Humour really is the best medicine

Three days before I took my Hippocratic Oath, I accidentally dyed my hair purple. In the morning, I desperately searched for help and miraculously found a hair stylist who worked on a Monday. She was very kind. “We can fix it,” she said. “It will be fine!”

I let her comb out my hair, trusting that a professional would make it better. Somehow it came out even more purple. “I love it! Thank you so much,” I lied. (Why is it that I can never be honest with a hair stylist?)

I went home, frantic, and washed my hair several times. No dice. I covered my hair in baby powder. I have no idea why I thought that would work. I ran out of ideas. Then I ran out of time.

The next day, I walked across a large stage and recited the sacred words of medicine. With purple hair. Like a clown. Like a clown whose hair was screaming, “I am not serious enough to be a medical doctor.” Not what I had intended.

Looking back, I can see an excellent example of my dichotomous experience in medicine: intensely serious moments interspersed with comedic interludes. Melpomene and Talia, the tragic and comedic faces of drama. 

Humour has an important place in medicine. It is a proven balm for patient experience, it improves our relationships with patients and is a resource for medical practitioners.  

Research shows that humour has value for patients. Bessel Van Der Kolk has written extensively on treating trauma and PTSD with various therapies including theater and expressive arts. There is preliminary evidence that humour classes can improve state-and-trait cheerfulness in people who have been diagnosed with depression. A Stanford Psychophysiology Laboratory study showed that, when faced with stressful imagery, humour is a more effective coping mechanism than solemnity.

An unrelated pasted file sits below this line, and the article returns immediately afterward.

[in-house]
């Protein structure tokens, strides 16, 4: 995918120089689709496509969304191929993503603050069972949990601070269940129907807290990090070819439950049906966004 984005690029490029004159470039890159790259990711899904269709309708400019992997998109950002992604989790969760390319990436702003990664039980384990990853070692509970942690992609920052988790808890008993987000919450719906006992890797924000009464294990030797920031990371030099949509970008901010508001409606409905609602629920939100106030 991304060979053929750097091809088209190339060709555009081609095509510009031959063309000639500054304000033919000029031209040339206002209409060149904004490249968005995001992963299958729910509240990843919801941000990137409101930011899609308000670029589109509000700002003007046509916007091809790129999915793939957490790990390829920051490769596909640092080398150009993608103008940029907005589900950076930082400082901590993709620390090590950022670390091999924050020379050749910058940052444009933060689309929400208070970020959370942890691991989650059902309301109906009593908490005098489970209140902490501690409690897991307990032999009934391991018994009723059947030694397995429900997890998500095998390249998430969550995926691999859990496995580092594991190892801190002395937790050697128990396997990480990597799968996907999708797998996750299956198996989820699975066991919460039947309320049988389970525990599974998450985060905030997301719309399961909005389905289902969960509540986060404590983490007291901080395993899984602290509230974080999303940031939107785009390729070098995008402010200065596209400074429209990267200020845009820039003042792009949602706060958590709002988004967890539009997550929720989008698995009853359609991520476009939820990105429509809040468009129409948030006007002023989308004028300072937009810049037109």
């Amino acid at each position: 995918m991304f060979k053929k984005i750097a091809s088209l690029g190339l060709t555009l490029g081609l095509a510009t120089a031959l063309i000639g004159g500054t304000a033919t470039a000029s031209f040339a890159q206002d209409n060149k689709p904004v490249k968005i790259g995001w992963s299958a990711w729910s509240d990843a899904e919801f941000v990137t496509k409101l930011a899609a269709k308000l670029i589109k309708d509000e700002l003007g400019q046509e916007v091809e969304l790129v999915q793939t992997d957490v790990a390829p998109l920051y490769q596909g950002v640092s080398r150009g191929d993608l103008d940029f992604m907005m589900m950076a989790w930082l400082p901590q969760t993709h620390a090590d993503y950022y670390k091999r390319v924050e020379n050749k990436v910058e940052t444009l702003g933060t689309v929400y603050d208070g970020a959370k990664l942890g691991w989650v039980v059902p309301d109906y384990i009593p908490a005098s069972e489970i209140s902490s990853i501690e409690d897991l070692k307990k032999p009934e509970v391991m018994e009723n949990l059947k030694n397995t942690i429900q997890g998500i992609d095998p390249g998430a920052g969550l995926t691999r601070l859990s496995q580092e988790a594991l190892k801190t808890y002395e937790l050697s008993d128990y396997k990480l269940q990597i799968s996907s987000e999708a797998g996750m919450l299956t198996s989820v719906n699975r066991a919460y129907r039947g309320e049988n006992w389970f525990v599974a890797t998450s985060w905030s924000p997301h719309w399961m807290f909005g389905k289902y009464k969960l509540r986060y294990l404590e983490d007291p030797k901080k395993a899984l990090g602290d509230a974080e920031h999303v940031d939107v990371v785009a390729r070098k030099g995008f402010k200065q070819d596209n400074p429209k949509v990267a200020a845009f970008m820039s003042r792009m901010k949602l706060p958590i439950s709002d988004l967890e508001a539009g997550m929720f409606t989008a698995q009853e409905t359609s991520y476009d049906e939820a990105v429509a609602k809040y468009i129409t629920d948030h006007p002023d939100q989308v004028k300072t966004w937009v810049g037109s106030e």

Humour has been a powerful coping tool for Zane Oak, a queer transmasculine comedian in Victoria, B.C. He says that comedy has helped him in his therapeutic journey. His career started while he was in medical treatment for mental health challenges, seeing a psychologist. “My therapist told me I should be a stand up,” he says. “We were always talking and laughing through sessions.”

He remembers enjoying acting as a child but when puberty hit, he was faced with a host of challenges. He has found that he has been able to heal through comedy and therapy together. “You can see the upside of growth through comedy.”

He laughs as he recalls the time he had to use the women’s bathroom at an office and the key had the “W” worn off – leaving it labeled with the apt pronouncement: OMEN. “You just have to laugh, right?”

Humour improves relationships and eases interactions with patients, normalizing the hospital experience when it can otherwise seem like a trip to an alien world, complete with anal probing. Physicians’ use of humour was perceived as appropriate and positive in a study of patients with recurrent ovarian cancer.

But is humour always helpful in communication with patients?